Gaddafi troops parade in Zawiyah after rebel rout

Gaddafi troops parade in Zawiyah after rebel rout

On Martyrs' Square, the epicentre of clashes, 200-300 loyalists proclaimed their love for Gaddafi, waving his portrait and the regime's green flag as foreign journalists arrived on a government-organised visit.

Barely a window remains intact and shelling has removed whole walls, but somehow the minaret has remained intact.

The hotel that had served as the rebels' headquarters is ravaged.
"The bad guys have fled. There were still 35 or 40 of them yesterday (Thursday) with Kalashnikovs and higher-calibre weapons, but we disarmed them," said Walid, who claimed to be a student who volunteered to fight against the rebels.

"We cannot live here without Muammar Gaddafi. He is the king of kings across Africa, not only in Libya," said Walid, a machine-gun slung across his shoulder.

All around him soldiers danced on vehicles and waved weapons in the air as a government-chartered bus approached, full of international journalists being escorted around the battlefield.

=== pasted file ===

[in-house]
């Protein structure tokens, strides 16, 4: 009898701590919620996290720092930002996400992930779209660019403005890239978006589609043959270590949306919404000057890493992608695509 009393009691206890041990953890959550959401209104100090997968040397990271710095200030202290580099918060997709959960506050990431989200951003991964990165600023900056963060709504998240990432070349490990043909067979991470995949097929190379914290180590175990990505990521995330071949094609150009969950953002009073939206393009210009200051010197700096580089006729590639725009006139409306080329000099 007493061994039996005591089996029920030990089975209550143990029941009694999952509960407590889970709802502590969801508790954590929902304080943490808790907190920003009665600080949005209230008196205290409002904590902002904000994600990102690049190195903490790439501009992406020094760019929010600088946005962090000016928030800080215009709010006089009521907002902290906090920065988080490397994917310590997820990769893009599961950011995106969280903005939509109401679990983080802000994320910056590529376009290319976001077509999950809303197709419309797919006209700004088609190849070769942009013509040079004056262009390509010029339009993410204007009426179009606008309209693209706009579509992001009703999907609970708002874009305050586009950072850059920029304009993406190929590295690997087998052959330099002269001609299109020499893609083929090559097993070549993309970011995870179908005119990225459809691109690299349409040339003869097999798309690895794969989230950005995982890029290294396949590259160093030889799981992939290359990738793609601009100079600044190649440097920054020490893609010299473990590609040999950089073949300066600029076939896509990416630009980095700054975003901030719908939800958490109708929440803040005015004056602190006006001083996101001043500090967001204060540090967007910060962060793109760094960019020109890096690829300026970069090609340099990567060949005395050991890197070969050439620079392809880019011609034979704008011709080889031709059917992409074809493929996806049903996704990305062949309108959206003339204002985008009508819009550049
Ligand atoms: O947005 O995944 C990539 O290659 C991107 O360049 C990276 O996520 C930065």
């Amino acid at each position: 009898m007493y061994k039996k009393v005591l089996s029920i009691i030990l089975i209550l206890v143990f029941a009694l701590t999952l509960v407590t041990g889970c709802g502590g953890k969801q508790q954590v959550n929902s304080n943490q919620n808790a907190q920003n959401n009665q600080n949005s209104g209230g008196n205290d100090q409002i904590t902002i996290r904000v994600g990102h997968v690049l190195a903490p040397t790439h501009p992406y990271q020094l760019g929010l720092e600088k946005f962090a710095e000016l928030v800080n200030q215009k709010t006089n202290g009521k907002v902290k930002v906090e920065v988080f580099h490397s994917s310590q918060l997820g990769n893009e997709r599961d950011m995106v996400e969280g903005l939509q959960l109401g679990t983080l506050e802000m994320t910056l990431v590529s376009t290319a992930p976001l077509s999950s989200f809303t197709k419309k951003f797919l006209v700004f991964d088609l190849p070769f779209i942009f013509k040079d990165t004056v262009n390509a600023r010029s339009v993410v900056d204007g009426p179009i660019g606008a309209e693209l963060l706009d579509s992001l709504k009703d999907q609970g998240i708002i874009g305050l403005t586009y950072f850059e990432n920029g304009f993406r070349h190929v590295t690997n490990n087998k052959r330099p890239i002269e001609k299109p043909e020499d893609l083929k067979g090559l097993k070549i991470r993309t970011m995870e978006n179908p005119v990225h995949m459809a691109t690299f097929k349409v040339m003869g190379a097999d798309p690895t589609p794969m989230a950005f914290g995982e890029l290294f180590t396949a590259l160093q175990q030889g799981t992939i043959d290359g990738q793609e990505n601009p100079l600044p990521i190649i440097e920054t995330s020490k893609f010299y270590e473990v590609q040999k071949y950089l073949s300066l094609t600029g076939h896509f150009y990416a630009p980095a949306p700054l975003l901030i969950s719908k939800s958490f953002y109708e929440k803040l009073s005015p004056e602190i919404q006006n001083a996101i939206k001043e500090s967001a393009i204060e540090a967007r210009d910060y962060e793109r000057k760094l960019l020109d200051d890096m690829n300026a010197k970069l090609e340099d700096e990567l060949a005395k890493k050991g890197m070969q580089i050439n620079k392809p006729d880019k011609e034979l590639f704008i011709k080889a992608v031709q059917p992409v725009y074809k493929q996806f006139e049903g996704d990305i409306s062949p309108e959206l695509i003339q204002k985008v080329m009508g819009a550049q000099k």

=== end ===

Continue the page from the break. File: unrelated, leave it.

"I love Gaddafi", one of them shouted as the bus came near.
Zawiyah, a prosperous dormitory town 40 kilometres west of Tripoli, was retaken by Gaddafi loyalists on Wednesday night, officials and residents said.

"According to an initial toll, 14 people, from both sides, were killed (in Zawiyah)," Deputy Foreign Minister Khaled Kaaim told a news conference in Tripoli yesterday.
"We will know more about the number of dead and those arrested in the next few days," he added.

Witness to the fighting have told AFP that fierce battles were fought in Zawiyah last week, some even speaking of a "massacre" while other said that a number of people have been arrested since loyalists captured the town.

Zawiya, home to 250,000 inhabitants, is largely deserted yesterday. Shops are closed and many iron shutters have been ripped by gunfire or blasts.

Signs of dissent are still visible despite efforts by the authorities to erase them by whitewhashing walls and the faint outline of a graffiti that reads "down with the regime" can still be made out.

A makeshift cemetery in the town's Martyrs' Square where the rebel buried their dead has been crushed by tanks.